General — 17 February 2012 — by Aaron Humes and Stacey Kelly
The official numbers are still not yet in, according to the chairman of the Election and Boundaries Commission, Alberto August, but the Opposition People’s United Party (PUP) and incumbent United Democratic Party (UDP) yesterday, Wednesday, submitted full slates of 67 for all 9 municipalities – eleven prospective members for the Council in Belize City and seven for each of the other municipalities, including Belmopan City.
The VIP ran a partial slate of 7 in Belize City and a full slate of 7 in Belmopan; the People’s National Party (PNP) is contesting a full slate in Punta Gorda, and there are a handful of independents.
But whoever they are, all claim that luck – as well as the people – is smiling on them.
The PUP was first out of the gate just after ten Wednesday morning, beginning with a rally at the Berger Field on Vernon and Sarstoon Streets, followed by a motorcade procession to the Charles Bartlett Hyde Administration Building on Mahogany Street Extension.
Mayoral contender Karen Bodden, running for the first time in any election, said she was “humbled” by the attention she is receiving from potential voters on the campaign trail and the discussions they hold.
“All who know me know I am not about pomp and circumstance; so if it was up to me, I would have come out here on my own, to make the message clear that I am here to work,” Bodden told Amandala and Plus TV.
Among the party’s councilor candidates is Swami Babani, who is the first representative of the Indian/Middle Eastern community to run for political office.
Party leader Francis Fonseca told us he was satisfied with the support for the PUP team, but reminded us that “the crowd that is important is the crowd that comes out on March 7.”
The party’s manifesto is due out on Monday, February 20.
While not showing the same on-the-ground muscle that has come to be expected from the main parties, the independent/third party movement believes it can match them strength for strength on polling day, and that confidence was present on Wednesday.
Vision Inspired by the People (VIP) mayoral candidate, Paco Smith, readily admitted the shortage of “people power” on the ground, in speaking with reporters on Wednesday afternoon.
Smith dismissed both the PUP and UDP parades as “rent-a-crowd,” adding that the VIP “movement” does not engage in or tolerate vote buying: “…one of the things we bank on, very clearly and definitively, is the fact that, though we may not have the finances to match these political entities, we have the goodwill and social capital… we don’t have the political baggage that the red and the blue have…”
Meanwhile, we also heard from independent Mayoral candidates Ernesto Torres and Stephen Okeke, and councilor candidate Philip “Fawda” Henry.
“I’m not going in there as one man,” Torres told Amandala. This has been “where we went wrong,” that people simply want those in charge, once elected, to work together “for the common good of City residents,” without political stripes, he said.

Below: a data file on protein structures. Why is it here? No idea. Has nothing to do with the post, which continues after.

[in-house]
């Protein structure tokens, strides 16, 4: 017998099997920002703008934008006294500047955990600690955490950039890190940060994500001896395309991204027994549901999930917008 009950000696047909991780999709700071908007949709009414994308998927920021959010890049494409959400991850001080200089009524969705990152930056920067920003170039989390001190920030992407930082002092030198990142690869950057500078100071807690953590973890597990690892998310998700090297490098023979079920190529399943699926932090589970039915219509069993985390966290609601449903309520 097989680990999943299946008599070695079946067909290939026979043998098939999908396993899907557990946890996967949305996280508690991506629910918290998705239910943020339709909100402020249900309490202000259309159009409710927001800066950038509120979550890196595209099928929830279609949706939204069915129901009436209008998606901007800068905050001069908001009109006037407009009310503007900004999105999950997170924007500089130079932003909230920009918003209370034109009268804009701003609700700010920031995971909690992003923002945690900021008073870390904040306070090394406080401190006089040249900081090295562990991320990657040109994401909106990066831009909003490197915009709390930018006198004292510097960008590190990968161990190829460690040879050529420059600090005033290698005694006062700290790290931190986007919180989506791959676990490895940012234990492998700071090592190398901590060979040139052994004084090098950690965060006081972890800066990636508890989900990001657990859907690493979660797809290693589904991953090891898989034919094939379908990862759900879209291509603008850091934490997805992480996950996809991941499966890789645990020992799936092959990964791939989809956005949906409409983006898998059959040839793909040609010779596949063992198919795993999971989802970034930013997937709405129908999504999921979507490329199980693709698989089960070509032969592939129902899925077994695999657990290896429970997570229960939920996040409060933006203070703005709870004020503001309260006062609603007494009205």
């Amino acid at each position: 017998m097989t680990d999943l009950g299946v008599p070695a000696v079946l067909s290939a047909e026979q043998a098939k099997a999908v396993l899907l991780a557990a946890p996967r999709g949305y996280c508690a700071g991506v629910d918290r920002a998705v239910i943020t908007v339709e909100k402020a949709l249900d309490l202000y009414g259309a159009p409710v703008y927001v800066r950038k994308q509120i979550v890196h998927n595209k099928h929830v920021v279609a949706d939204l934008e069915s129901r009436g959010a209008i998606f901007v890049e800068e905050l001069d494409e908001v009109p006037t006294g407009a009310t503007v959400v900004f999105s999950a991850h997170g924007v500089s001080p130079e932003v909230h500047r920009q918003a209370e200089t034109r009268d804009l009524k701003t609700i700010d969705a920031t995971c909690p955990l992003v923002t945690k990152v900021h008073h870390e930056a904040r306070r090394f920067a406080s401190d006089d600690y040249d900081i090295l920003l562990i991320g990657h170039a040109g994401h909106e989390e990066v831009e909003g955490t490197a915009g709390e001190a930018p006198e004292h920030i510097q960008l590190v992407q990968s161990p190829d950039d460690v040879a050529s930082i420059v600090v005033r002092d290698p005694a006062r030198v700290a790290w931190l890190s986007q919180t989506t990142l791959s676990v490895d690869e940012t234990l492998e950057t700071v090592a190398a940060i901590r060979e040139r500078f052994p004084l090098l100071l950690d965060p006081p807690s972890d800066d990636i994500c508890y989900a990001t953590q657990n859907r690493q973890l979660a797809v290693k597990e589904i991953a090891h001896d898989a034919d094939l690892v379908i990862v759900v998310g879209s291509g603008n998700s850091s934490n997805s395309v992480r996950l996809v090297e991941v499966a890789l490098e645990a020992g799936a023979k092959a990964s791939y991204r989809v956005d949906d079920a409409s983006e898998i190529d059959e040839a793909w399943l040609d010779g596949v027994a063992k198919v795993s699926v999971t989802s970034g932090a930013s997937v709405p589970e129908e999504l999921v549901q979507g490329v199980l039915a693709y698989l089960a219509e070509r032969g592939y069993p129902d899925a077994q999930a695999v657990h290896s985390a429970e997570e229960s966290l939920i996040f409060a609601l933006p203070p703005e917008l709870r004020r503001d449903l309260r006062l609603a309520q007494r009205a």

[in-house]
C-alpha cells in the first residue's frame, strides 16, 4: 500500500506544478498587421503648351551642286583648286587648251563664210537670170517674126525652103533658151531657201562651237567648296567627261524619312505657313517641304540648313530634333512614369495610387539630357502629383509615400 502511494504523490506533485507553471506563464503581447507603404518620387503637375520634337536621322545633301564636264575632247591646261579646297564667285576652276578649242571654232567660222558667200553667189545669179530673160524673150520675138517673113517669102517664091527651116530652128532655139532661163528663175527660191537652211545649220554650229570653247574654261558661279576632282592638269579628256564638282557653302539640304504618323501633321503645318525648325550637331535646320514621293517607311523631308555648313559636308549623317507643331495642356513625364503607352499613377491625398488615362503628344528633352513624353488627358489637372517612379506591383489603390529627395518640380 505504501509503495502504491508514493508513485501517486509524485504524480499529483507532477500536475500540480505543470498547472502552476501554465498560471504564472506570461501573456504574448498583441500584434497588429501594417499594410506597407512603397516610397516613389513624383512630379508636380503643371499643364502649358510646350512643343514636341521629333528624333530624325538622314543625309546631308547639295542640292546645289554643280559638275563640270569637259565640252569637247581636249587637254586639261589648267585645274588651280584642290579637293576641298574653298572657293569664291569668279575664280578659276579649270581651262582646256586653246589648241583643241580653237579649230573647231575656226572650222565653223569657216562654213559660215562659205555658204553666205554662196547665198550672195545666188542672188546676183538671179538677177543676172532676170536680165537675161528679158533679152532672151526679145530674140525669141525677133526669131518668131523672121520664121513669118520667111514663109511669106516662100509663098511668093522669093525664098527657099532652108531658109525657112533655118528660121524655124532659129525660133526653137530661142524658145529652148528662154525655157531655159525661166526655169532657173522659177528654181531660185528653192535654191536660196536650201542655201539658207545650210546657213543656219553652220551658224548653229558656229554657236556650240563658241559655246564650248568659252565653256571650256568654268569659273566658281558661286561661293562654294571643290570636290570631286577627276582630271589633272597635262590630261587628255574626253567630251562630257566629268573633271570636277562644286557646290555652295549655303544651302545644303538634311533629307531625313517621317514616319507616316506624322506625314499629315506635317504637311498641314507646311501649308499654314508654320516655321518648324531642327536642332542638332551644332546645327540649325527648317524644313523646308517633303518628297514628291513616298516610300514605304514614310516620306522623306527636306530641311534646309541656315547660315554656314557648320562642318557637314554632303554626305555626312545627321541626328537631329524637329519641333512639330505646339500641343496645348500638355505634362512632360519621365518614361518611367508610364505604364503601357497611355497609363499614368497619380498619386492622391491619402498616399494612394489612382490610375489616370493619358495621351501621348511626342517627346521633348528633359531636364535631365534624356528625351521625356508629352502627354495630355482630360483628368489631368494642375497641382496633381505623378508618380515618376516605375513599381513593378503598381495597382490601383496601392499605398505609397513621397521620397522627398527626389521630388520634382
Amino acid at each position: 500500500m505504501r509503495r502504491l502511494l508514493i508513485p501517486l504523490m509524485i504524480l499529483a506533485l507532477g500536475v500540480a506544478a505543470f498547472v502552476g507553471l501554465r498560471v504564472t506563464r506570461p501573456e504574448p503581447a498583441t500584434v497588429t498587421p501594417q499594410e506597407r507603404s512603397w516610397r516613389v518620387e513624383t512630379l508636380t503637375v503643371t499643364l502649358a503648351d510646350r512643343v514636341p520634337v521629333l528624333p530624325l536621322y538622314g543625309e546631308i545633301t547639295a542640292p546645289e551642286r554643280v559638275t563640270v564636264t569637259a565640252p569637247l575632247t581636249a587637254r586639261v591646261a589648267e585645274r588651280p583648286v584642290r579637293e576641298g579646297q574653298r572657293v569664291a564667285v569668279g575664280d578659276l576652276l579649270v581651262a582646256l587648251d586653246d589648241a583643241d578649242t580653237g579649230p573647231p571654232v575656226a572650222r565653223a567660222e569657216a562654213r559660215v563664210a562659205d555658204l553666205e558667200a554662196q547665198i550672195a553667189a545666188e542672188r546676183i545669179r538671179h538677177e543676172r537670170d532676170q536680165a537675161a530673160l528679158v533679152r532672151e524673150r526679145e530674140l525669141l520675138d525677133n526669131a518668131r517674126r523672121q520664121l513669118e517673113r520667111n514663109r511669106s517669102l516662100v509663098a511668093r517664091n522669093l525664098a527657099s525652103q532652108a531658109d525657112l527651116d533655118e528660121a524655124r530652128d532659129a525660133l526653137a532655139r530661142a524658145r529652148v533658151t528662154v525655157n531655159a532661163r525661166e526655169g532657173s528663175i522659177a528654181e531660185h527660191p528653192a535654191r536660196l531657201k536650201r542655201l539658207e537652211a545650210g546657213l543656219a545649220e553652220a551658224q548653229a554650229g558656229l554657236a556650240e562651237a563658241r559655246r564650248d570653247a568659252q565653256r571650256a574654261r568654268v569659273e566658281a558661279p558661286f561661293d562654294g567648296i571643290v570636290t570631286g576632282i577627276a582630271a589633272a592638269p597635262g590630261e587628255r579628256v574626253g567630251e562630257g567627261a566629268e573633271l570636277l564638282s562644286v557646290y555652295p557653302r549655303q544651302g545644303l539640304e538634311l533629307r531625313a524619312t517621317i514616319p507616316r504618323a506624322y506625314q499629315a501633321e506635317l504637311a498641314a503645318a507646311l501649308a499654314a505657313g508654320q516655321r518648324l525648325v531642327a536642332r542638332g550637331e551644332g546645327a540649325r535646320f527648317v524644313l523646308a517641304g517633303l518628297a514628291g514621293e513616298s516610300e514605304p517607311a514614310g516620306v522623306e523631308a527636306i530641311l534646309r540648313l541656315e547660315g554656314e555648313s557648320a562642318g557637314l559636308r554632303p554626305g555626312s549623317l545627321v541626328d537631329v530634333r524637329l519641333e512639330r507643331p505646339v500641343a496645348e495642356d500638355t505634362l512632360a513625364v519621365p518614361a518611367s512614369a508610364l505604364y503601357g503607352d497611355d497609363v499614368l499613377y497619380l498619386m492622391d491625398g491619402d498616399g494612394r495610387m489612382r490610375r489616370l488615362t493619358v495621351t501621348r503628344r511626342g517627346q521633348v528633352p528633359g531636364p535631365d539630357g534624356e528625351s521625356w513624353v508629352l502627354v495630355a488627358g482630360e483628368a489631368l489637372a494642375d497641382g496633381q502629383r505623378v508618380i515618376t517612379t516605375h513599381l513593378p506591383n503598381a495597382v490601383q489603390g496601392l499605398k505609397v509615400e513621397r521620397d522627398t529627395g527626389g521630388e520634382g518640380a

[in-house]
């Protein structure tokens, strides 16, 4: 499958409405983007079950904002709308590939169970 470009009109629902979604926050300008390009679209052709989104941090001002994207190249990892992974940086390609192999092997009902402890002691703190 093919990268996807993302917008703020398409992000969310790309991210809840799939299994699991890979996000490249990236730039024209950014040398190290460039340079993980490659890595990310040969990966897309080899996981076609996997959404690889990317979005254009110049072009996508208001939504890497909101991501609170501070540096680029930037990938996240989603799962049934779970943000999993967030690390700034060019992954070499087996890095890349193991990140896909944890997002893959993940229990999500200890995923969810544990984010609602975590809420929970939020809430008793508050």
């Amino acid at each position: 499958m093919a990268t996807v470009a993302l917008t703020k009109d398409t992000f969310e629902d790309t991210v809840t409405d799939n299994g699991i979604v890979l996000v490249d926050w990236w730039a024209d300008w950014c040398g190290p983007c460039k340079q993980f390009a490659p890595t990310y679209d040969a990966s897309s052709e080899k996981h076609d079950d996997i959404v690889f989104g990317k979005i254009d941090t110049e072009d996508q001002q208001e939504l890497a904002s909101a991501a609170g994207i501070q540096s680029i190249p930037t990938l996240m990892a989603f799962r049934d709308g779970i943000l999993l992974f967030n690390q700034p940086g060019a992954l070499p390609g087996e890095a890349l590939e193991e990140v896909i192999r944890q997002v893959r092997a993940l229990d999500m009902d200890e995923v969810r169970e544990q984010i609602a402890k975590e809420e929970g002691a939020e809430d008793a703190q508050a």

Torres decided to run as an independent after missing out on both UDP and PUP slates, and says people have told him they will not vote for him on a traditional slate, and prefer him to run as an independent.
Okeke promised to “end the secrecy” and usher in “participatory governance” for the City, making residents able “to own Belize City again.”
He explained that the problems facing the City are not much different from those in a corporate boardroom, a re-statement of his “Belize City as business” model, under which he is running.
Henry, meanwhile, told us he is counting on his popularity and goodwill from “blowing the whistle” on City Hall a year ago to be elected, and promised to focus on youth issues and reducing crime by implementing social programs for both young and old. He insisted that more dialogue is needed between City Hall and Belmopan, which the UDP have failed to do.
The incumbent United Democratic Party, UDP, was last in the nomination process yesterday, their numbers swelling the streets to the Charles Bartlett Hyde Administration Building at 2:00 p.m., after the parade began from the UDP Headquarters on Youth For The Future Drive, and down Mahogany Street, to the complex.
The Prime Minister of Belize, Hon. Dean Barrow, led the parade.
Barrow told us at the end of the parade that he is confident that his party will be given another mandate by the people of Belize. He told us, “By and large, they give us high marks for what has been done … of course, we have simply not been able to produce at the level where we can satisfy 70% of the people, but … the electorate is certain that we deserve a second chance.”
We also spoke with a few of the UDP nominees, including the mayoral candidate Darrell Bradley. He told us that he is, like the other UDP City Council candidates told us, “humbled” by the large show of support by the people.
Bradley told us, “The support has been overwhelming … when I get to City Hall, I really [need to] live up to that high expectation that the people have of me, and have of the City Council, to ensure that we get the kind of services and deliver the kind of leadership that they want.”
“When I get to City Hall, people won’t have to worry about any allegations of corruption or anything like that; every single day, I will be focused on the people’s business, and that is what drives me.”
We also spoke with Bernard Q. Pitts, Jr., the son of the Attorney General, who is a first-time political aspirant for the post of City Councilor. Pitts told us today, “I am excited. I am humbled. I am really enjoying this support that we are having here; we have seven thousand-plus supporters out here right now, so it is a wonderful feeling.”